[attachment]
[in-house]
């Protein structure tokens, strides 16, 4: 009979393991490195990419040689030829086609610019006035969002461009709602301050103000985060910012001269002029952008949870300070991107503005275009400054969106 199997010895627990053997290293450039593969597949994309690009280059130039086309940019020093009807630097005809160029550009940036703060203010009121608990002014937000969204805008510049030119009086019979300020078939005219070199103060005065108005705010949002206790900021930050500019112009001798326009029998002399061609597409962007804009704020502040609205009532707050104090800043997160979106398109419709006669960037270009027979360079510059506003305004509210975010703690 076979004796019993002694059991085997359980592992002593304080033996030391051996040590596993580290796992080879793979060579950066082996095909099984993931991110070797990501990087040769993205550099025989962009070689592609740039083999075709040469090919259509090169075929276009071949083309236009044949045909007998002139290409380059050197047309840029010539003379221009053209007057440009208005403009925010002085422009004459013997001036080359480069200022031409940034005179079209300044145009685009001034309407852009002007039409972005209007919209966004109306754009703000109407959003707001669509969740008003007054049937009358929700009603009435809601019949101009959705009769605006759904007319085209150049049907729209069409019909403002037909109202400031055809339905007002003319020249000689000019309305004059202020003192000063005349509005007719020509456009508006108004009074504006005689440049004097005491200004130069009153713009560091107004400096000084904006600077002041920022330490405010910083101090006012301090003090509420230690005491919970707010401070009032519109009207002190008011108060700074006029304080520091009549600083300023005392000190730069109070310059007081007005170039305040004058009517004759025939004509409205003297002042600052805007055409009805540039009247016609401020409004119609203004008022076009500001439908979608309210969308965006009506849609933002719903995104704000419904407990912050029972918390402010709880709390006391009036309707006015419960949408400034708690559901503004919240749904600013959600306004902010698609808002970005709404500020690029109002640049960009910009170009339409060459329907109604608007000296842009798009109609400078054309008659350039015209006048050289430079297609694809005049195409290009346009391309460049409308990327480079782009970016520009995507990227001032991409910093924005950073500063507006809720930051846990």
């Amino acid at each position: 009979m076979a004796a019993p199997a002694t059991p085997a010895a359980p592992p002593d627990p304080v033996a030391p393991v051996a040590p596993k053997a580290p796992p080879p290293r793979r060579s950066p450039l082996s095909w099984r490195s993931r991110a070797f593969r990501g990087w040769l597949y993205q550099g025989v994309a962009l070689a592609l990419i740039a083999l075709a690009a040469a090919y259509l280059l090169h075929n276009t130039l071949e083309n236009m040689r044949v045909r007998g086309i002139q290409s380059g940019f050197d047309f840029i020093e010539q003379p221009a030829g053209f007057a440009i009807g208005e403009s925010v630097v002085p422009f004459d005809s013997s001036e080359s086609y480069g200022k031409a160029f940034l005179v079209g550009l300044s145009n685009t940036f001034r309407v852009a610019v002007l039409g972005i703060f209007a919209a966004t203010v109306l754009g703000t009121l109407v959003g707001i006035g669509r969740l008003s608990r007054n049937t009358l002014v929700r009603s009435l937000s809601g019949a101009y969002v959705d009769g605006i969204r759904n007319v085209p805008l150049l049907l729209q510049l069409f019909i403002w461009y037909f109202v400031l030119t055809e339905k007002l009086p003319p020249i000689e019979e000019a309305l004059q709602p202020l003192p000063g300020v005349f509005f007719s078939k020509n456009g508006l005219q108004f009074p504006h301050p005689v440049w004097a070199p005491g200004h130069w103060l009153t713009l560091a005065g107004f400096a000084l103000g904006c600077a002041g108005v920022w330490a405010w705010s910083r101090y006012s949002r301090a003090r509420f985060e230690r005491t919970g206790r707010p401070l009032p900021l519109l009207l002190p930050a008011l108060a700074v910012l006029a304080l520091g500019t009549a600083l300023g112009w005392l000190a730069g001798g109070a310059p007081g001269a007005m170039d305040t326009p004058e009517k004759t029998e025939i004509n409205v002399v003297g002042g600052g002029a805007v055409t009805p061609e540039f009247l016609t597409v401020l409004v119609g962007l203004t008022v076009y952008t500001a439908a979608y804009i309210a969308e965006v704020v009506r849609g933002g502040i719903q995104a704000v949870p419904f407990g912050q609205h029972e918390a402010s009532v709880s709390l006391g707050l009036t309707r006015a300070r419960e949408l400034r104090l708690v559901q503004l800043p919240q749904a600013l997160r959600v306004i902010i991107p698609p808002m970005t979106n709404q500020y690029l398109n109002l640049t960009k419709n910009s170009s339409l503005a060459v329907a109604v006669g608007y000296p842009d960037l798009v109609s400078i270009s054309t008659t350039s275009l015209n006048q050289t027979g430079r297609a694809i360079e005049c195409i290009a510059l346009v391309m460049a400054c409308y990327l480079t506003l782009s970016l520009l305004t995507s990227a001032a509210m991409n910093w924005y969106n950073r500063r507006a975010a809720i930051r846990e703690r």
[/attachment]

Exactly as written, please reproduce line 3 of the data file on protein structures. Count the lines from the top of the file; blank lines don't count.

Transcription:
């Amino acid at each position: 009979m076979a004796a019993p199997a002694t059991p085997a010895a359980p592992p002593d627990p304080v033996a030391p393991v051996a040590p596993k053997a580290p796992p080879p290293r793979r060579s950066p450039l082996s095909w099984r490195s993931r991110a070797f593969r990501g990087w040769l597949y993205q550099g025989v994309a962009l070689a592609l990419i740039a083999l075709a690009a040469a090919y259509l280059l090169h075929n276009t130039l071949e083309n236009m040689r044949v045909r007998g086309i002139q290409s380059g940019f050197d047309f840029i020093e010539q003379p221009a030829g053209f007057a440009i009807g208005e403009s925010v630097v002085p422009f004459d005809s013997s001036e080359s086609y480069g200022k031409a160029f940034l005179v079209g550009l300044s145009n685009t940036f001034r309407v852009a610019v002007l039409g972005i703060f209007a919209a966004t203010v109306l754009g703000t009121l109407v959003g707001i006035g669509r969740l008003s608990r007054n049937t009358l002014v929700r009603s009435l937000s809601g019949a101009y969002v959705d009769g605006i969204r759904n007319v085209p805008l150049l049907l729209q510049l069409f019909i403002w461009y037909f109202v400031l030119t055809e339905k007002l009086p003319p020249i000689e019979e000019a309305l004059q709602p202020l003192p000063g300020v005349f509005f007719s078939k020509n456009g508006l005219q108004f009074p504006h301050p005689v440049w004097a070199p005491g200004h130069w103060l009153t713009l560091a005065g107004f400096a000084l103000g904006c600077a002041g108005v920022w330490a405010w705010s910083r101090y006012s949002r301090a003090r509420f985060e230690r005491t919970g206790r707010p401070l009032p900021l519109l009207l002190p930050a008011l108060a700074v910012l006029a304080l520091g500019t009549a600083l300023g112009w005392l000190a730069g001798g109070a310059p007081g001269a007005m170039d305040t326009p004058e009517k004759t029998e025939i004509n409205v002399v003297g002042g600052g002029a805007v055409t009805p061609e540039f009247l016609t597409v401020l409004v119609g962007l203004t008022v076009y952008t500001a439908a979608y804009i309210a969308e965006v704020v009506r849609g933002g502040i719903q995104a704000v949870p419904f407990g912050q609205h029972e918390a402010s009532v709880s709390l006391g707050l009036t309707r006015a300070r419960e949408l400034r104090l708690v559901q503004l800043p919240q749904a600013l997160r959600v306004i902010i991107p698609p808002m970005t979106n709404q500020y690029l398109n109002l640049t960009k419709n910009s170009s339409l503005a060459v329907a109604v006669g608007y000296p842009d960037l798009v109609s400078i270009s054309t008659t350039s275009l015209n006048q050289t027979g430079r297609a694809i360079e005049c195409i290009a510059l346009v391309m460049a400054c409308y990327l480079t506003l782009s970016l520009l305004t995507s990227a001032a509210m991409n910093w924005y969106n950073r500063r507006a975010a809720i930051r846990e703690r």